With so much information available on the internet, it is understandable why "do-it-yourself" estate planning appeals to some people. Yes, you can find template wills and learn a lot by surfing the Web, but you cannot get personalized advice suitable to your circumstances in your state any better way than consulting with a local attorney you can trust. Wayne P. Marsh in Sun City is prepared to help you avoid common mistakes and devise an estate plan that will achieve your objectives. Contact the law firm to discuss the most convenient satellite location near you to meet with him. Learn how to make your estate plan work as it should.

So What Are Common Mistakes Many People Make In The Area Of Estate Planning?

One: The most common — and potentially the worst — mistake you can make is a failure to plan for your future at all. Ignoring the realities that everyone faces someday, you may put off essentials such as creating a will, signing a health care directive, double checking beneficiaries on your life insurance policy and wording a trust correctly. Procrastination in such areas has left many families in a lurch as they try to pick up the pieces after an unexpected death.

Two: All families experience change over time. A marriage, a divorce, a second marriage, the birth of a child, the adoption of a child, the marriage of a child, the death of a parent — these and other changes may make your estate plan out of date. Failure to review one's will, trusts, and powers of attorney and update as needed is another common mistake. You may end up with unintended consequences such as gifting money to an ex-spouse or putting family heritage properties at the risk of loss through divorce of a married child someday.

Three: Do you entertain notions of escaping estate planning by putting your home in a child's name (for example)? This may seem like a cheap and easy way to avoid creating a will or trusts to facilitate instant transfer of property after your death. But what will happen if your child is sued by someone after a car accident or a business failure? What if he or she goes through a divorce or has to file bankruptcy? Your assets could be lost when they could have been protected through a more conservative approach. Gifting children methodically during your lifetime can have its advantages, but full-scale "estate planning by gifting" before death can backfire in ways you do not expect.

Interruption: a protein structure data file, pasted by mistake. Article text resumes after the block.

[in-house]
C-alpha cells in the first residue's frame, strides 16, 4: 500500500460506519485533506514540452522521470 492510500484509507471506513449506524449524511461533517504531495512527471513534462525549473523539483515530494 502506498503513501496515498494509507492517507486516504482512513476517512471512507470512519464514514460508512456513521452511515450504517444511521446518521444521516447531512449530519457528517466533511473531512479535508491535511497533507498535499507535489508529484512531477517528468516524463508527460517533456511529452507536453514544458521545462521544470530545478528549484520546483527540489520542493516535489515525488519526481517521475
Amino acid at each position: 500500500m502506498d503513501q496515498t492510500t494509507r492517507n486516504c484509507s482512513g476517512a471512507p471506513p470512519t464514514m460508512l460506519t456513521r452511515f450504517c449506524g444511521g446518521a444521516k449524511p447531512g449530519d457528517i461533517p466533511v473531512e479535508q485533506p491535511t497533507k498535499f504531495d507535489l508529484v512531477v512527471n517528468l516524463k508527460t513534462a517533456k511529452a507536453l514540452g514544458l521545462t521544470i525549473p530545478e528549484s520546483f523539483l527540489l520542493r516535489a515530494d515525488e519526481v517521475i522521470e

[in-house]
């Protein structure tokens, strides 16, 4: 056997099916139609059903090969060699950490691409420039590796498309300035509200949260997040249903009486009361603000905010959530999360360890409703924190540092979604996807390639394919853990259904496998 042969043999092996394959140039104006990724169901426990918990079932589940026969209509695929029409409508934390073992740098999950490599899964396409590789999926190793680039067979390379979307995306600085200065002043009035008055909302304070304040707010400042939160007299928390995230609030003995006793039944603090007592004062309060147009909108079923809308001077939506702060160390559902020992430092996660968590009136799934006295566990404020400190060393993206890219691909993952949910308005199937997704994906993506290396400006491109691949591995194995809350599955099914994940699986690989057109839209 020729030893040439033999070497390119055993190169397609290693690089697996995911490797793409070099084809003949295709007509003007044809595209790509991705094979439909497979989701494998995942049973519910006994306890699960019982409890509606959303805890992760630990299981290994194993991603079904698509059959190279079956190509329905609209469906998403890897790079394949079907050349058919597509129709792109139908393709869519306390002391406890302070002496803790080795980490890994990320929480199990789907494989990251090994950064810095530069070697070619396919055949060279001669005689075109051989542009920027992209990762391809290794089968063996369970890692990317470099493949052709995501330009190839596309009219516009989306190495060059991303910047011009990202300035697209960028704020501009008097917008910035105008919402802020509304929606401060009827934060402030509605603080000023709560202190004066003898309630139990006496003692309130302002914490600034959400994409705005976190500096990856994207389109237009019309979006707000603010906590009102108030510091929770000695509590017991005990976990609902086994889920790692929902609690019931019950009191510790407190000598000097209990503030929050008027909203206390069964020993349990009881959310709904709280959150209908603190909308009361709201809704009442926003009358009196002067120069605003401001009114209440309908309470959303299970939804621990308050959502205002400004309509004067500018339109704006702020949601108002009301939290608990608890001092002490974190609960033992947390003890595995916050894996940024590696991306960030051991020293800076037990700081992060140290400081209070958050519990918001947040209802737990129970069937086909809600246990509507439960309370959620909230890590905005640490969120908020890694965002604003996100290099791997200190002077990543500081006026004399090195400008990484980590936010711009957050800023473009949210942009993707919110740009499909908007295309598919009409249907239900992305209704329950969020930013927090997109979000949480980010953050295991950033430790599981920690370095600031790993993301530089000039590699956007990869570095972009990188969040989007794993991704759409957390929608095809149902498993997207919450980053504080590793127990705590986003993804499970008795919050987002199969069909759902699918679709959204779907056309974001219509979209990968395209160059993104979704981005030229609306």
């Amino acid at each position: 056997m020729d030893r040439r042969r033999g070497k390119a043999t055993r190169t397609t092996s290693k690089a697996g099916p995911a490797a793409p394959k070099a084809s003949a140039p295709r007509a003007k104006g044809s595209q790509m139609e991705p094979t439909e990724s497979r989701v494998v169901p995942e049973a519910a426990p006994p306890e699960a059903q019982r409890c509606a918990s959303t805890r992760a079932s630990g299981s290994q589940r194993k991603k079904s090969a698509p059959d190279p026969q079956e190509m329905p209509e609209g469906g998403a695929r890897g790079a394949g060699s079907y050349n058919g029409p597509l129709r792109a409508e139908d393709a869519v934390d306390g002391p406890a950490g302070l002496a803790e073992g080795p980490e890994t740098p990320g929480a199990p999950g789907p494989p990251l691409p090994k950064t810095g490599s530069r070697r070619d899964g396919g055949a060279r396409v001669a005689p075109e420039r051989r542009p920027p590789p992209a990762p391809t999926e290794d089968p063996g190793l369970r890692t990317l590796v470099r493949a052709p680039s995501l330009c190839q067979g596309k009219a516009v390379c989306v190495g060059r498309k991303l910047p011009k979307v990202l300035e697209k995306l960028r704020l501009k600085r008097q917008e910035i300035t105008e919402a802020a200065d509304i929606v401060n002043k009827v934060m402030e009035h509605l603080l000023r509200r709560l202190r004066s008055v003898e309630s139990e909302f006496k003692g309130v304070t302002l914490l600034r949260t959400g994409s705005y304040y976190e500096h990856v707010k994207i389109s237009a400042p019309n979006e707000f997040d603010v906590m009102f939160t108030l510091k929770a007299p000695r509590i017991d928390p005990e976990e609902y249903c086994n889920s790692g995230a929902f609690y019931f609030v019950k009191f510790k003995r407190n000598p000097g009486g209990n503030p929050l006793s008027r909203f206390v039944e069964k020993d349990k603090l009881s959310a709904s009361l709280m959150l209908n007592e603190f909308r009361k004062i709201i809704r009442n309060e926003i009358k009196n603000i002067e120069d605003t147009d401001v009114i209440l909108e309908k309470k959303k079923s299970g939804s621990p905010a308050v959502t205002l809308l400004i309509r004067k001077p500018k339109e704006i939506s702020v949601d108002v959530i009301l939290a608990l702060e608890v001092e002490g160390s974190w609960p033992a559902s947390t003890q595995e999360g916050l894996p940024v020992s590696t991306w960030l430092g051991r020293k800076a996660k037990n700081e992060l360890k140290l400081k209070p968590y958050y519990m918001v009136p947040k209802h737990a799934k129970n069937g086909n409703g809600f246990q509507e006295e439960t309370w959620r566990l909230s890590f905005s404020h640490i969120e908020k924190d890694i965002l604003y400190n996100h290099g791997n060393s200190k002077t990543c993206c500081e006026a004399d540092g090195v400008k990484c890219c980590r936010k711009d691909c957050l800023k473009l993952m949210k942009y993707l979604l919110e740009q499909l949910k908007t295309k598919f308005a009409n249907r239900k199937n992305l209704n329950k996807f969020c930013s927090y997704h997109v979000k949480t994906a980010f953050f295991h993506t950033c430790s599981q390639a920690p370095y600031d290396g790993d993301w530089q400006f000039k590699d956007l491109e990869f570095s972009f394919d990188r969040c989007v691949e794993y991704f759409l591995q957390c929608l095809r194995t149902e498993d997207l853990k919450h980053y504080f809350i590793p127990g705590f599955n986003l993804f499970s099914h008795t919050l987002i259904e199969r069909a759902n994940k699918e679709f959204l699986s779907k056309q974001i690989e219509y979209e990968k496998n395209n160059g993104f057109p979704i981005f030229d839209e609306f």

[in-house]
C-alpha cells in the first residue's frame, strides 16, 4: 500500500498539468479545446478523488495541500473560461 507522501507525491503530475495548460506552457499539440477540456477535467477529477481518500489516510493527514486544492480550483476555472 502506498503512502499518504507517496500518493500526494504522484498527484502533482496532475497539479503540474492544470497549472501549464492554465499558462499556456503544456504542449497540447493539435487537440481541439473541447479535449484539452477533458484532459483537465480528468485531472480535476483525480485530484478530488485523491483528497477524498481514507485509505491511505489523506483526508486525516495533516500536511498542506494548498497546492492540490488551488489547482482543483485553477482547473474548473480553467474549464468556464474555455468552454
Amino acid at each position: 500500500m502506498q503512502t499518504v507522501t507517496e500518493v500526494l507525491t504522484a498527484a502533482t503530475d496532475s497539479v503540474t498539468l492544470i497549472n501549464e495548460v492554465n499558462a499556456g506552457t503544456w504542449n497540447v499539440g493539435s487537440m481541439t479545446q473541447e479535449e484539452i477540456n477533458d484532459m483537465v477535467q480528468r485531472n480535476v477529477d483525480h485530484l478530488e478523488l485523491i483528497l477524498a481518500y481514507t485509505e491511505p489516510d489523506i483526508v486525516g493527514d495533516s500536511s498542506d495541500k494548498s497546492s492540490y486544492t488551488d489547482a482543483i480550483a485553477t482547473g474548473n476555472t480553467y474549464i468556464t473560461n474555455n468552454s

Four: Creating a trust can be a powerful way to help your beneficiaries avoid probate for most or all of your estate. However, failing to follow through and fund the trust can make it ineffective. An estate planning lawyer who guides you to set up a trust should also ensure that all pieces of the puzzle are in place. Wayne P. Marsh's years of experience keep him sharp-eyed and on the cutting edge. He can help you avoid this kind of mistake.

Five: All the estate planning in the world will do no good if the people who will put it into effect after you die or become incapacitated do not know about it and do not know how to implement provisions of your testamentary documents. Perhaps you and your children feel uncomfortable talking about death. It may make you uneasy to think of losing control of your assets even though you know this is inevitable someday. Communication, then, is a key component of effective estate planning. This may mean simply keeping your spouse, children and siblings aware of who your attorney is, where your key documents are and where to find spare keys and lock box combinations. Likewise, you should ideally keep your estate planning lawyer informed of life insurance policies and other assets that may affect the total amount your beneficiaries may receive upon your death.

What Estate Planning Mistakes Might You Make Without The Right Advice?

Talk this matter over with an Arizona lawyer you can trust to listen and deliver personalized, up-to-date counsel and solutions. Email Wayne P. Marsh, PLC, through this website or call (623) 933-7427 or (888) 251-5153 to schedule a consultation.